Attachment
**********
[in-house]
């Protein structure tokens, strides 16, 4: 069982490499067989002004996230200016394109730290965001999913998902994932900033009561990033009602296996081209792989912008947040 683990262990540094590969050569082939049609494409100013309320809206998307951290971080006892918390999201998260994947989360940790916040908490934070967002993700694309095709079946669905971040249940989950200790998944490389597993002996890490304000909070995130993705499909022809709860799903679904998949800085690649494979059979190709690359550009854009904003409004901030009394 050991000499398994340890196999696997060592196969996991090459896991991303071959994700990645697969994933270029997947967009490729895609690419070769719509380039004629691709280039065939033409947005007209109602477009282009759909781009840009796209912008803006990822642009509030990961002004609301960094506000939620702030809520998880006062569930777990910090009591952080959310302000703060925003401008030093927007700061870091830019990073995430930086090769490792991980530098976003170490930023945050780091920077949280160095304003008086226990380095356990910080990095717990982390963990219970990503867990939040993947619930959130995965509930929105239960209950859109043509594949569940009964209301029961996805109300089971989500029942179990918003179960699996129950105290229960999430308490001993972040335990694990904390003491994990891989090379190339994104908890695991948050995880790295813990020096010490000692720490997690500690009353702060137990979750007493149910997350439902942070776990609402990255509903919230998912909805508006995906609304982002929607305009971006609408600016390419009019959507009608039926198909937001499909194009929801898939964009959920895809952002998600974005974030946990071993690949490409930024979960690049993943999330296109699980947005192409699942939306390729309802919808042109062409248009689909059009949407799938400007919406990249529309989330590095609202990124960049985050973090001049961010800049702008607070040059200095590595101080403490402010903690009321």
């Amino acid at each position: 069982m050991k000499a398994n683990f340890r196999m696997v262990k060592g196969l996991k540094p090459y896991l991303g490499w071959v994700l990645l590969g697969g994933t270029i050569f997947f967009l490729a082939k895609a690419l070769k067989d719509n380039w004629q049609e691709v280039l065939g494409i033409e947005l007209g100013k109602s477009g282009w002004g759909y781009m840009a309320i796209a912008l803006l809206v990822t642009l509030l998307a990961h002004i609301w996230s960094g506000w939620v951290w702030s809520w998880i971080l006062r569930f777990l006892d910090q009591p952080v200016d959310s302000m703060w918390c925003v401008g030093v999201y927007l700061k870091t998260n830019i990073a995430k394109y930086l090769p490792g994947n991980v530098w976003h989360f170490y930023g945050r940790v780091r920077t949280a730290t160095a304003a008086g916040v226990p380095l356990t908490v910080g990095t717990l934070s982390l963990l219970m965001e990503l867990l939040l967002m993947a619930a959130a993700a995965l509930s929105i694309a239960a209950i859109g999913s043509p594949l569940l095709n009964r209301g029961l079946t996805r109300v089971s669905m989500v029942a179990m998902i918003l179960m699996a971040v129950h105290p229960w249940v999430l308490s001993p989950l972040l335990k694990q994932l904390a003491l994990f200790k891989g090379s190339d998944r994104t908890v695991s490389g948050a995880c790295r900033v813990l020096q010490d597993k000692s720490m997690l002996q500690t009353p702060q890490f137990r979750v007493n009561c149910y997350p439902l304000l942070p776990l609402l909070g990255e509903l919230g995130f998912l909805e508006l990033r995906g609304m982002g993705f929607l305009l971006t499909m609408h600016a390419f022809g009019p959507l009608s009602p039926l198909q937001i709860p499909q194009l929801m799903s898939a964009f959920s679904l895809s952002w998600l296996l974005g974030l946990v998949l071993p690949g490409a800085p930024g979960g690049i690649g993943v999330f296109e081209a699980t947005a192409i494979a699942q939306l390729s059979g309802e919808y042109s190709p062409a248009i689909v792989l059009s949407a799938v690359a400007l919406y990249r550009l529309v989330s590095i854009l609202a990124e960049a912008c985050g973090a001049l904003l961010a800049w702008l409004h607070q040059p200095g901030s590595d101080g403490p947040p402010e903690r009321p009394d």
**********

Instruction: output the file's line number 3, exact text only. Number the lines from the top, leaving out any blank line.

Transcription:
């Amino acid at each position: 069982m050991k000499a398994n683990f340890r196999m696997v262990k060592g196969l996991k540094p090459y896991l991303g490499w071959v994700l990645l590969g697969g994933t270029i050569f997947f967009l490729a082939k895609a690419l070769k067989d719509n380039w004629q049609e691709v280039l065939g494409i033409e947005l007209g100013k109602s477009g282009w002004g759909y781009m840009a309320i796209a912008l803006l809206v990822t642009l509030l998307a990961h002004i609301w996230s960094g506000w939620v951290w702030s809520w998880i971080l006062r569930f777990l006892d910090q009591p952080v200016d959310s302000m703060w918390c925003v401008g030093v999201y927007l700061k870091t998260n830019i990073a995430k394109y930086l090769p490792g994947n991980v530098w976003h989360f170490y930023g945050r940790v780091r920077t949280a730290t160095a304003a008086g916040v226990p380095l356990t908490v910080g990095t717990l934070s982390l963990l219970m965001e990503l867990l939040l967002m993947a619930a959130a993700a995965l509930s929105i694309a239960a209950i859109g999913s043509p594949l569940l095709n009964r209301g029961l079946t996805r109300v089971s669905m989500v029942a179990m998902i918003l179960m699996a971040v129950h105290p229960w249940v999430l308490s001993p989950l972040l335990k694990q994932l904390a003491l994990f200790k891989g090379s190339d998944r994104t908890v695991s490389g948050a995880c790295r900033v813990l020096q010490d597993k000692s720490m997690l002996q500690t009353p702060q890490f137990r979750v007493n009561c149910y997350p439902l304000l942070p776990l609402l909070g990255e509903l919230g995130f998912l909805e508006l990033r995906g609304m982002g993705f929607l305009l971006t499909m609408h600016a390419f022809g009019p959507l009608s009602p039926l198909q937001i709860p499909q194009l929801m799903s898939a964009f959920s679904l895809s952002w998600l296996l974005g974030l946990v998949l071993p690949g490409a800085p930024g979960g690049i690649g993943v999330f296109e081209a699980t947005a192409i494979a699942q939306l390729s059979g309802e919808y042109s190709p062409a248009i689909v792989l059009s949407a799938v690359a400007l919406y990249r550009l529309v989330s590095i854009l609202a990124e960049a912008c985050g973090a001049l904003l961010a800049w702008l409004h607070q040059p200095g901030s590595d101080g403490p947040p402010e903690r009321p009394d």